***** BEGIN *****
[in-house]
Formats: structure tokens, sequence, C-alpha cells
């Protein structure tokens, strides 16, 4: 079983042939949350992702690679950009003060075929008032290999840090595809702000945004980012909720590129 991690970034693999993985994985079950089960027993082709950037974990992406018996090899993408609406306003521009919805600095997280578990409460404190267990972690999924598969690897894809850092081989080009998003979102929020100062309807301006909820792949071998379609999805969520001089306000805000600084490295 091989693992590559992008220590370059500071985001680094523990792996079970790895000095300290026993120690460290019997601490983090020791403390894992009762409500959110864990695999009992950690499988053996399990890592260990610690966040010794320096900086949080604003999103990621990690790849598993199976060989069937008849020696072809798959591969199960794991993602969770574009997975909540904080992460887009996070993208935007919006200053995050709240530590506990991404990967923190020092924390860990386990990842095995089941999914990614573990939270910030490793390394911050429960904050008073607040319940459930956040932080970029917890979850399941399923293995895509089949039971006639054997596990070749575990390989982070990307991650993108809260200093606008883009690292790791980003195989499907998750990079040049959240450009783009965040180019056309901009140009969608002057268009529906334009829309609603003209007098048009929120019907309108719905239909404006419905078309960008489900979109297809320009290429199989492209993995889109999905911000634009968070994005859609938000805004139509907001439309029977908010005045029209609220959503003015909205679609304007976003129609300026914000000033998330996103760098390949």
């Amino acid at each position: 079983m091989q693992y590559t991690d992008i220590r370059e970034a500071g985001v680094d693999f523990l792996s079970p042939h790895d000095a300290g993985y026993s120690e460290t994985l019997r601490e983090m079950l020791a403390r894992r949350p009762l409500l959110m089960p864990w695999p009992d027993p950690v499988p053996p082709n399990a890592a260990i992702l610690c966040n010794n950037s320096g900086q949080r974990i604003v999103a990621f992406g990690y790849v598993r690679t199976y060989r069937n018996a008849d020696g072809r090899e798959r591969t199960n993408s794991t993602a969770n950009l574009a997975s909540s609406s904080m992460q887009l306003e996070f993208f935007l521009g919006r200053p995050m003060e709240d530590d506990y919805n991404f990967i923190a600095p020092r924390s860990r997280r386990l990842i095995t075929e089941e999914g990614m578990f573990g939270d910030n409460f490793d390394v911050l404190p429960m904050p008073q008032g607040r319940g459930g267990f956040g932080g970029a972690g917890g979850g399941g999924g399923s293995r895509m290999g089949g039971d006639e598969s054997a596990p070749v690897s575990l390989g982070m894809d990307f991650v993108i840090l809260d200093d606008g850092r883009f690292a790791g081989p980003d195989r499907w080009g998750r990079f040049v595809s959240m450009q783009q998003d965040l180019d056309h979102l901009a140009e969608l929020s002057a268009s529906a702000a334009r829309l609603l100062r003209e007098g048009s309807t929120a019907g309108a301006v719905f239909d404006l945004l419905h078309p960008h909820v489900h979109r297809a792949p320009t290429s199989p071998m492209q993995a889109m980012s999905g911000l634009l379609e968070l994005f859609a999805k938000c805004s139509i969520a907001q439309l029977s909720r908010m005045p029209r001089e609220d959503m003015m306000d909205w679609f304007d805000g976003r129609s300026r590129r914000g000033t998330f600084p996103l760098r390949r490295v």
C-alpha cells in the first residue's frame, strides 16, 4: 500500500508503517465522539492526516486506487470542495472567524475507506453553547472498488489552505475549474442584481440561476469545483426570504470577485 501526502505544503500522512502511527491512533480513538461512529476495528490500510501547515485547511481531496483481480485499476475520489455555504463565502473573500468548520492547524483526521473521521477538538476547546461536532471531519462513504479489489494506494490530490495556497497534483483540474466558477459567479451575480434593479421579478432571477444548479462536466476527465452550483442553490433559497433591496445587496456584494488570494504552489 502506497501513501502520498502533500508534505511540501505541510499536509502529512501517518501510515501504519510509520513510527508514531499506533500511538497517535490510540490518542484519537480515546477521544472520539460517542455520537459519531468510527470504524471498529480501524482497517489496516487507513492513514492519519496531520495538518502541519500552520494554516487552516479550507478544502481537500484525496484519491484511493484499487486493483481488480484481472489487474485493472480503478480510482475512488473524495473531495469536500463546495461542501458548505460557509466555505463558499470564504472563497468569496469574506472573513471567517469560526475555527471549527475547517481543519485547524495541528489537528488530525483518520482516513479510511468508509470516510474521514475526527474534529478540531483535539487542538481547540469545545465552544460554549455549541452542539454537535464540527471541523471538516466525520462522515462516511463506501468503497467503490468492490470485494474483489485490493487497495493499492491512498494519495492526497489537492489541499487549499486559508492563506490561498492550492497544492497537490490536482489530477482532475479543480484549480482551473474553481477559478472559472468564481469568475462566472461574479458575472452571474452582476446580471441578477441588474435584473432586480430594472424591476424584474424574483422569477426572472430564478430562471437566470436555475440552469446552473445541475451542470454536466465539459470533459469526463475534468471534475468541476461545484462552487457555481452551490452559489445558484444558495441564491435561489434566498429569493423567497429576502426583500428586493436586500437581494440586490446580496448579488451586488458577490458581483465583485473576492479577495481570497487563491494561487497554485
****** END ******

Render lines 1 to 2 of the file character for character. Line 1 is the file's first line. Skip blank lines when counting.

[in-house]
Formats: structure tokens, sequence, C-alpha cells